Over the period examined in this study, the total number of adults with any back pain increased by 29% (from 30.2 million in 2000–2001 to 38.9 million adults in 2006–2007), whereas the total number of adults with chronic back pain increased by 64% (from 7.8 million in 2000–2001 to 12.8 million in 2006–2007) ( and ). Over the entire 7-year period, chronic back pain accounted for more than half of the overall increase in back pain prevalence.
Estimated total US adults with back pain.a, Chronic back pain defined as back pain reported for 3 or more MEPS rounds during 2-year longitudinal panel survey.b, Nonchronic back pain defined as back pain reported for 1 or 2 MEPS rounds.
The mean (SD) age among all adults with back pain increased from 2000 to 2007, from 45.9 (0.6) years to 48.2 (0.5) years (). The mean (SD) age among adults with chronic back pain increased from 48.5 (1.0) years in 2000–2001 to 52.2 (0.7) years in 2006–2007.
A picture of “creeping chronicity” becomes readily apparent by mapping secular trends that demonstrate the progression of chronic back pain among aging adults with back pain (). Most noticeably, upward of 25% of older adults with back pain (elders, preboomers, and boomers age categories) already have chronic back pain as they enter retirement age. Noteworthy also, up to 40% of back pain may eventually become chronic among oldest elders. For the 2 younger cohorts born after 1964 (postboomers and younger adults), the prevalence of chronic back pain was lower overall.
Among US adults with back pain, percentage with chronic back pain according to birth year category. Chronic back pain defined as back pain reported for 3 or more MEPS rounds during 2-year longitudinal panel survey.
Use of health care services for back pain is significantly related to back pain chronicity. Overall, 94% of patients with chronic back pain use services, whereas 75% of those with nonchronic back pain use services (odds ratio, 4.7; 95% confidence interval, 4.0–5.6). This association was significant for each of our age groups, although use of services for both chronic and nonchronic back pain did increase with age. Among our youngest cohort of younger adults, 90% of patients with chronic back pain and 71% of those with nonchronic back pain used services; among our oldest group of elder adults, 97% of patients with chronic back pain and 81% of those with nonchronic back pain used services.
Biennial expenditures (2010 dollars) for ambulatory care of back pain for those who did not receive inpatient care (96%–97% across the panels) are shown in . The number of adults in this category increased from 23.5 million in 2000 to 2001 to 30.3 million in 2006 to 2007, as a result of a growing adult population and a growing share of the adult population. With rising mean cost per patient (from $1146 to $1742), estimated biennial national expenditures increased from $26.9 billion in 2000 to 2001 to $52.8 billion in 2006 to 2007 (2010 dollars).
Biennial national expenditures ($2010) on ambulatory services for back pain among US adults, 2000 to 2007
Separate analyses of the chronic and nonchronic categories reveal dramatic effects of the growing chronicity described earlier. Not only has the chronic population increased much more rapidly than the nonchronic population, but the mean biennial cost per patient with chronic back pain is substantially higher (eg, $3152 for chronic vs $903 for nonchronic in 2006–2007). Thus, the estimated national biennial costs for patients with chronic back pain are substantially higher than costs for patients with nonchronic back pain, despite the latter being the larger population. In 2006 to 2007, the national costs for patients with chronic back pain were $35.7 billion compared with $17.2 billion for patients with nonchronic back pain ().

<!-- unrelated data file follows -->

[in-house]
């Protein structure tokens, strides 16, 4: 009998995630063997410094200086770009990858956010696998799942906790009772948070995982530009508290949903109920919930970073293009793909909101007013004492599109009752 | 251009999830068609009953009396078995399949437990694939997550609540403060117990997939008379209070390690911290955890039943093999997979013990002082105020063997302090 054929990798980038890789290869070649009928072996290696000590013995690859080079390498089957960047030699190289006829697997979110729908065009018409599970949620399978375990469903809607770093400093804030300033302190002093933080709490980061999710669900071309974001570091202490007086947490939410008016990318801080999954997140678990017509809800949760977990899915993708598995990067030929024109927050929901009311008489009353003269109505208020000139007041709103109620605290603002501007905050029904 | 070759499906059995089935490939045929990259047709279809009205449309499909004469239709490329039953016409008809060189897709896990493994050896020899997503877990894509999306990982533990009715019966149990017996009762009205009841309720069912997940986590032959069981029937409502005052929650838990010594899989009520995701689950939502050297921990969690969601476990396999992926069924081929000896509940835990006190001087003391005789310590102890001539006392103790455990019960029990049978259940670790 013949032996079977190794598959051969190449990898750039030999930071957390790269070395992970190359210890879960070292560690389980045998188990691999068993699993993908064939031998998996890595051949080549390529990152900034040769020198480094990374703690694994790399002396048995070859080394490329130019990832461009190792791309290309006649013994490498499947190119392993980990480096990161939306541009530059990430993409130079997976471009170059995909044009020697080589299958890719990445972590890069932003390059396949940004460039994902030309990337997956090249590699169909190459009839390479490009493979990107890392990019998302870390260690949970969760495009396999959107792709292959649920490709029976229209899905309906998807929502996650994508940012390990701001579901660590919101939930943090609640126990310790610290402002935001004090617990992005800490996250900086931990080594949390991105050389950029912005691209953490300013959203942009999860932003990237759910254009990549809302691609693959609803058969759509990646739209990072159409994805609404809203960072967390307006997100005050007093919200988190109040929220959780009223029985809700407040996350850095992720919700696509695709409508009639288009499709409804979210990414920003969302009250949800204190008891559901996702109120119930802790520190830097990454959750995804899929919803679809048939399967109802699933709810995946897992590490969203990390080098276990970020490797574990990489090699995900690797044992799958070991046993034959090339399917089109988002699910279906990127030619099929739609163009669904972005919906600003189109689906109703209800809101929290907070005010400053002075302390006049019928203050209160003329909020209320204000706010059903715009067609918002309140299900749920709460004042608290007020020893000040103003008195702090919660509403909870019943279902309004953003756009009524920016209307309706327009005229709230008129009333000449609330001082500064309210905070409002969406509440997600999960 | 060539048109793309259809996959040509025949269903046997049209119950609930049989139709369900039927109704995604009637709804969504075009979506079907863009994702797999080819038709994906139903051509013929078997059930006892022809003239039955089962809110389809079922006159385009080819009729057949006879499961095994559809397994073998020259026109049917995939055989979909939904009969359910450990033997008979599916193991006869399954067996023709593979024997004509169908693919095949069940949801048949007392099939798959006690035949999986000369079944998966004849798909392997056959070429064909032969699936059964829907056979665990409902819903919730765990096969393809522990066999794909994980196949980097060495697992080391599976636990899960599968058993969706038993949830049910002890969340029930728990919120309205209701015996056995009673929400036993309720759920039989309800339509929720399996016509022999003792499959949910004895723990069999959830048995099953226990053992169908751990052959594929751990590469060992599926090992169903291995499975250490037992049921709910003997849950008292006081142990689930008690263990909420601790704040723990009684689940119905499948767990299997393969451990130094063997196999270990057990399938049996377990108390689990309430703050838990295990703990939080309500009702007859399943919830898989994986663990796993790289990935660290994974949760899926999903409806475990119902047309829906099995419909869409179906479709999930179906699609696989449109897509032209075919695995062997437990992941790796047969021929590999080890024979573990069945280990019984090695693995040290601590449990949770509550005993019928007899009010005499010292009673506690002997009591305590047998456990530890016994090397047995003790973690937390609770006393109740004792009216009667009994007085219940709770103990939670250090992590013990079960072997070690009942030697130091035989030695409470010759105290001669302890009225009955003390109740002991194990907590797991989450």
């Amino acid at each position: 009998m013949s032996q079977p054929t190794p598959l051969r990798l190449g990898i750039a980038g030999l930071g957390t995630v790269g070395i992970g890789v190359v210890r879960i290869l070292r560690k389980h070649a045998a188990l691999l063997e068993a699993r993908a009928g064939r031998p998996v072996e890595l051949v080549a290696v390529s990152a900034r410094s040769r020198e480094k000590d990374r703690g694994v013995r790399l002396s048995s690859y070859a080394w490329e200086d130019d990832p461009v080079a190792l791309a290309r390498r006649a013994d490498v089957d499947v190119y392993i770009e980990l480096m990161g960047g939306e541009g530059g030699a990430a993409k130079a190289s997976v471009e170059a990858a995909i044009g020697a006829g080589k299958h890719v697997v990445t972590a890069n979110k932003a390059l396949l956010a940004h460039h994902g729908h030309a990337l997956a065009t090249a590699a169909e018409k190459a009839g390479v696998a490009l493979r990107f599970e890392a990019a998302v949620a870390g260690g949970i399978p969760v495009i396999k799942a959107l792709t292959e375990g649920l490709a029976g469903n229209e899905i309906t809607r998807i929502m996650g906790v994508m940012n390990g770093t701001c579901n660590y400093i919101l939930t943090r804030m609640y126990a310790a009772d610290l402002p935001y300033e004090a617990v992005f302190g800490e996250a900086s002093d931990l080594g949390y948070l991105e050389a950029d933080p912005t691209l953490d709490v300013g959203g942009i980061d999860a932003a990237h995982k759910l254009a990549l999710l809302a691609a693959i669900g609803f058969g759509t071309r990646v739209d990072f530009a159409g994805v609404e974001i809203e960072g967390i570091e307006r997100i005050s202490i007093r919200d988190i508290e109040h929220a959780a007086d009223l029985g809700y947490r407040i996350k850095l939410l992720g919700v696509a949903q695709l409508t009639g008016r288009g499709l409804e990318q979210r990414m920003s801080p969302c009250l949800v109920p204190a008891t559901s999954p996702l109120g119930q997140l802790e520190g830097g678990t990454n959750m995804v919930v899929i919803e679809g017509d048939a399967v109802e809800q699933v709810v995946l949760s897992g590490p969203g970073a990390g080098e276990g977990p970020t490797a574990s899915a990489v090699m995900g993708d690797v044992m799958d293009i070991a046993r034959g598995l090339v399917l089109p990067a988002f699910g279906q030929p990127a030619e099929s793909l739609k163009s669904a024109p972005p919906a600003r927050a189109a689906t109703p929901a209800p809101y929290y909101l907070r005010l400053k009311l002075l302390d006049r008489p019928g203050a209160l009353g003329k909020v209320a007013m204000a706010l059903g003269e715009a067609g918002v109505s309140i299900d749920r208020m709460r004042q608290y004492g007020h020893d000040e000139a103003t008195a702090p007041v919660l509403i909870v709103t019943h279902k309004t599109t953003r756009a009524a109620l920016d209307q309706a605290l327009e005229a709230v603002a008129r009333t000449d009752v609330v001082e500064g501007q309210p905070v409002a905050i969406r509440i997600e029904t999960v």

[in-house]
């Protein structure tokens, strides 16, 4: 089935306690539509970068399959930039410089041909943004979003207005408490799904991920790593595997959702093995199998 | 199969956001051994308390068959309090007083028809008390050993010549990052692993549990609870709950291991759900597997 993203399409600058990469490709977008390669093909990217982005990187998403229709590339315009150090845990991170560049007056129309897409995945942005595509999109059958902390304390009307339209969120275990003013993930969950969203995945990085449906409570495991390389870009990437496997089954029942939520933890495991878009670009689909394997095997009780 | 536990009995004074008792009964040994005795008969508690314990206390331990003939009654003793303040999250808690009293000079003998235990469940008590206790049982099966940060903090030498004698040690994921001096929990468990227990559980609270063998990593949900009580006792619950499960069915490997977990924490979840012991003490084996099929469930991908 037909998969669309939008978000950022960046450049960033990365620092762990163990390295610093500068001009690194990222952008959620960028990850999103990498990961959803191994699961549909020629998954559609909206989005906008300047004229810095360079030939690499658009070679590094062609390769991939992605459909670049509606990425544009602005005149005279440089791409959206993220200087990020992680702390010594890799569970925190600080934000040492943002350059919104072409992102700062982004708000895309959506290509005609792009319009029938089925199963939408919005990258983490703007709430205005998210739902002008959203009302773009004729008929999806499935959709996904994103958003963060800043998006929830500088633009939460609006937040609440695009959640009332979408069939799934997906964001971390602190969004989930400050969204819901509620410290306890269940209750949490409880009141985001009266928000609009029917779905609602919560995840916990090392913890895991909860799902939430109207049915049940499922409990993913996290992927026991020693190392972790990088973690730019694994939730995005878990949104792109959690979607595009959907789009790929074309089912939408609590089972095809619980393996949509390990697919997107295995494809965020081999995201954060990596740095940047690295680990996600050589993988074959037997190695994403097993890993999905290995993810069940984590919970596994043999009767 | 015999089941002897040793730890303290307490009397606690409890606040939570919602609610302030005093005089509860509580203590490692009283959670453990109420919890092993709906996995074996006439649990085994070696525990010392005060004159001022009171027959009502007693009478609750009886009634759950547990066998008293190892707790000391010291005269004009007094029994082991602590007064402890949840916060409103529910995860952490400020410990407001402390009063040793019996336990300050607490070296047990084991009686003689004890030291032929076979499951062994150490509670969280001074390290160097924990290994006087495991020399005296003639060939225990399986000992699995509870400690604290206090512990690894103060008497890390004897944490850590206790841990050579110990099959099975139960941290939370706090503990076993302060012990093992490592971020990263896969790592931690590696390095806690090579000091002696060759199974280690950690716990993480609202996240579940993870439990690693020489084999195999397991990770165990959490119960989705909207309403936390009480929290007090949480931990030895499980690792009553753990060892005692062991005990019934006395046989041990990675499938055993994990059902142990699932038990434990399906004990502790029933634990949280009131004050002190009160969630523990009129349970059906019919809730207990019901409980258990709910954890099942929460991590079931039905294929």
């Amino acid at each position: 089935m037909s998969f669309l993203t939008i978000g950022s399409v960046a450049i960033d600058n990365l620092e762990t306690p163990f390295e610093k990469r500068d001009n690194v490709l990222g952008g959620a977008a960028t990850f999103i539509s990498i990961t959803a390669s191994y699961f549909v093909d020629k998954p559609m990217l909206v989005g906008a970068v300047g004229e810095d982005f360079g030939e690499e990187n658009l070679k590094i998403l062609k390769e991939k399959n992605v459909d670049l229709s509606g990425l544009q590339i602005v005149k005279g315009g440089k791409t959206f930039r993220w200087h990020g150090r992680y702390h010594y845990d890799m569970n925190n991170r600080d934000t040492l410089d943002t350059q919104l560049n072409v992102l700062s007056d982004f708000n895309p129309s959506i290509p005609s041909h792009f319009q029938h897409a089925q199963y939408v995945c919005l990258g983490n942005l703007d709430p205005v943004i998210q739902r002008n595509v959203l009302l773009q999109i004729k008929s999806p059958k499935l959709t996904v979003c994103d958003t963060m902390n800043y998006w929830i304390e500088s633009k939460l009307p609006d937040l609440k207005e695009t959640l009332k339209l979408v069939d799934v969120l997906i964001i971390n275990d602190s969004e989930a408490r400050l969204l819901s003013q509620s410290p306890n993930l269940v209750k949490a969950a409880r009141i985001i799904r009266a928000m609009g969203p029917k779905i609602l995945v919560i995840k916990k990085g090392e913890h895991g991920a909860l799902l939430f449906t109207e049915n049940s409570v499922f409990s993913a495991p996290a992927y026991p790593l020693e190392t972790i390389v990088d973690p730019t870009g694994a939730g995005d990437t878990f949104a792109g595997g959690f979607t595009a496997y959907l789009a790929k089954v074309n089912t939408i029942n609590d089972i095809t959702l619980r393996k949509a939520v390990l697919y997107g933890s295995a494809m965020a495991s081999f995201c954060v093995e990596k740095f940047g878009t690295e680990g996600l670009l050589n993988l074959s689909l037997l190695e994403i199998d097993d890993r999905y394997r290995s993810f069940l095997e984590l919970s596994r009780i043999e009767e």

Fig 4 Estimated total US inflation-adjusted expenditures ($2010) on back pain.a, Chronic back pain defined as back pain reported for 3 or more MEPS rounds during 2-year longitudinal panel survey.b, Nonchronic back pain defined as back pain reported for 1 or (more ...)
The distribution of expenditures on health care, in general, is highly skewed, and our estimates are consistent with this pattern. For both patients with chronic and patients with nonchronic back pain, mean costs (eg, $3152 and $903, respectively, for years 2006–2007) are substantially higher than median costs ($1149 and $273, respectively). contains additional information on the 2006 to 2007 expenditure distributions for both patients with chronic and patients with nonchronic back pain, as well as for several age groups among the former.
Biennial expenditures ($2010) on ambulatory services for back pain in 2006 to 2007 (MEPS panel 11), by birth category
The top decile among users with chronic back pain accounts for 57% of costs, and the top quintile accounts for 72%. The corresponding values for the nonchronic population are similar, 57% and 75%, respectively. also shows the corresponding values for the 3 dominant birth cohorts: boomers (who account for 51% of total chronic costs), preboomers (the second highest spending group with 16% of total chronic costs), and postboomers (who will begin entering retirement [age 65 years] in the year 2030 and who already account for 13% of the cost).